“Every day brings a choice: to practice stress or to practice peace.”
– Joan Borysenko, Ph.D.
Create a Stress-Busting Toolbox
Meditating. Walking in nature. Making art. Patting a pet or giving your partner a good old snuggle. If you’re a regular Routine Hacker reader, you’d know that these are all science-backed stress-busting activities! 🙌
The key, though, is understanding what works for you and when. Try experimenting with different activities and then writing down a list of which ones work best for you.
This is your toolbox you can dip into when stress hits. Look at the list to remind you of what you can do to calm your stresses.
Here are some more activities you can try. What’s in your stress-busting toolbox?
Go Wild with a Label Maker
Got an old label maker lying around? Or able to borrow or invest in one? However, you get your hands on it, this little tool will be your new organizational best friend!
Disorganization wastes time, wastes space, and creates stress. That’s why using labels in the home and office can make you more productive. Try labeling:
- Cables on your desk, so you can easily trace them to your devices
- Drawers and shelves so you know what goes where
- Work files and document trays
- Kitchen jars for food and spices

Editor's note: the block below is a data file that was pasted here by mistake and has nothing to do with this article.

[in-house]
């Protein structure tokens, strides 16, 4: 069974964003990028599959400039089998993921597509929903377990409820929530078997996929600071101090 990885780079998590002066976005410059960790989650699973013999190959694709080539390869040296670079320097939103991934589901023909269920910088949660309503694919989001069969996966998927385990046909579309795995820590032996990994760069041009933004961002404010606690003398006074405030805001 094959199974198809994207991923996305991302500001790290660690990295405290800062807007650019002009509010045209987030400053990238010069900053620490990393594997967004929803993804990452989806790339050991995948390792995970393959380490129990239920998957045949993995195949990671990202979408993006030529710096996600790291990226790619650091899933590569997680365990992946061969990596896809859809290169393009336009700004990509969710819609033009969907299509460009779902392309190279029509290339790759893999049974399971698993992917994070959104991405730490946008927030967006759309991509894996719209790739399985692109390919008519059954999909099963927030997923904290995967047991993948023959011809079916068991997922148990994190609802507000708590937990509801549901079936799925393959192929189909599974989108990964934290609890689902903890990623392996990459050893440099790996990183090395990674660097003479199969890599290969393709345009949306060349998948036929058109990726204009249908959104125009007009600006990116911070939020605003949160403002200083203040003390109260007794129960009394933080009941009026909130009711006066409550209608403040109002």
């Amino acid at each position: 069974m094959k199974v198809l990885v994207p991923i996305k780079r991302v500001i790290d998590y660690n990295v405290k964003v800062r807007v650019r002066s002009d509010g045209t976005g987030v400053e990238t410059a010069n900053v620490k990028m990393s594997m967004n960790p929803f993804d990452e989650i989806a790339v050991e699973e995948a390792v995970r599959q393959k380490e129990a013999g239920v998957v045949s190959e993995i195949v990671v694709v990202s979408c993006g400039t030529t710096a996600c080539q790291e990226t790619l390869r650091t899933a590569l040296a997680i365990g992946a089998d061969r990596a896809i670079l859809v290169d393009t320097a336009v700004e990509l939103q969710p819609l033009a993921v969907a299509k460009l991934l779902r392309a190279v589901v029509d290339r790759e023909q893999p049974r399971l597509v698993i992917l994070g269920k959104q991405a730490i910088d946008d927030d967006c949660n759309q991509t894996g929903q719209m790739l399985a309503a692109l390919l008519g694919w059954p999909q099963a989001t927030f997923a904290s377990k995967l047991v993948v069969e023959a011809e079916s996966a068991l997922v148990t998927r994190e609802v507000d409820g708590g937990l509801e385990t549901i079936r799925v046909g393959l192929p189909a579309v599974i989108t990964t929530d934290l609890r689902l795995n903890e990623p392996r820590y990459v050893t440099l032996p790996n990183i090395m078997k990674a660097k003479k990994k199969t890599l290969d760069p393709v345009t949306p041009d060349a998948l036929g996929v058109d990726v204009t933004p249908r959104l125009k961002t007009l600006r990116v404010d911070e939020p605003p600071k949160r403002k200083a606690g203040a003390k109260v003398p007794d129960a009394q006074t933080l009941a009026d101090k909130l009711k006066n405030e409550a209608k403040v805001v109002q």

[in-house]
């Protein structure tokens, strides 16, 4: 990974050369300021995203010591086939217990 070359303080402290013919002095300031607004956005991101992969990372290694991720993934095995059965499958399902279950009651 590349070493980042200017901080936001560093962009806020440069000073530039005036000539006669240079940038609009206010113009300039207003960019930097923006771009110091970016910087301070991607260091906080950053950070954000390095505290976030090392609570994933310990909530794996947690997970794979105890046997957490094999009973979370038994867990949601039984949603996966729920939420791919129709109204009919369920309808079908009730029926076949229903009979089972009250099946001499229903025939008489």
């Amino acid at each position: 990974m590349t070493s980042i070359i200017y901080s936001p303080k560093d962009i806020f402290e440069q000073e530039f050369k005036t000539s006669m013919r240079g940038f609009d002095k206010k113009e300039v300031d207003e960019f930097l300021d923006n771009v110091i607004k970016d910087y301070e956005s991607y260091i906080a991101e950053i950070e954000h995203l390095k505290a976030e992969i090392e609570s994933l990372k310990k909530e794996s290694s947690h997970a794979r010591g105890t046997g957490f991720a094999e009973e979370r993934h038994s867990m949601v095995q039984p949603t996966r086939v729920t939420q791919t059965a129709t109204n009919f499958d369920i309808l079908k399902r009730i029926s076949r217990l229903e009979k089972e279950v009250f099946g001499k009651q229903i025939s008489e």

- Removable hard drives and flash drives
Plus, anything else that needs tidying! In short: go wild. Are you a serial labeler?
Farees, Music Producer, Multi-Instrumentalist & Spoken Word Artist
“I’m not a disciplined guy at all,” says musician Farees, whose wake-up time “might be 7am or 3pm.” Let’s take a look at how a highly creative person handles mornings. He:
- Washes his face with cold water and does some stretches.
- Makes coffee. “I carefully dose the ground coffee and the water to obtain the taste and body that I consider perfect. During this operation, my brain starts hearing notes and making imaginary music. Right after I hit the brewer start button, I take one of my guitars or keyboards and start fooling around with it. I write lots of good riffs like that, with the coffee making noises in the background.”
- Has creative time. “If I’m inspired, the coffee-making-writing-music time can last anywhere from 15 minutes to an hour and a half. Eventually, the smell will drive me to the kitchen and my coffee. I like to eat breakfast right after a good cup.”
- Listens to music while eating. “I listen to my favorite music in the morning. Usually, some Stevie Wonder or Bill Withers or Jimi Hendrix, not some other stuff that I might listen to for rhythm ideas, song structure or production techniques. I only listen to those later in the day.”
- After breakfast, goes back to creating. “I practice or write for an hour or so. At that point, I’m fully awake and ready for a new day.”
Why it works:
- Research suggests that creativity peaks in the morning, and Farees taps into his post-sleep creative state by letting his ideas flow straight away. Having a flexible routine (says Farees, ”It’s a set of steps, but the time in between those steps is not fixed.”) allows him to maximize his productive periods.
“I don’t like discipline cause it reduces my creativity. You have to be present and follow the inspiration if you wanna be a creator,” says Farees. “At least that’s what works for me.” When do you do your best creative work?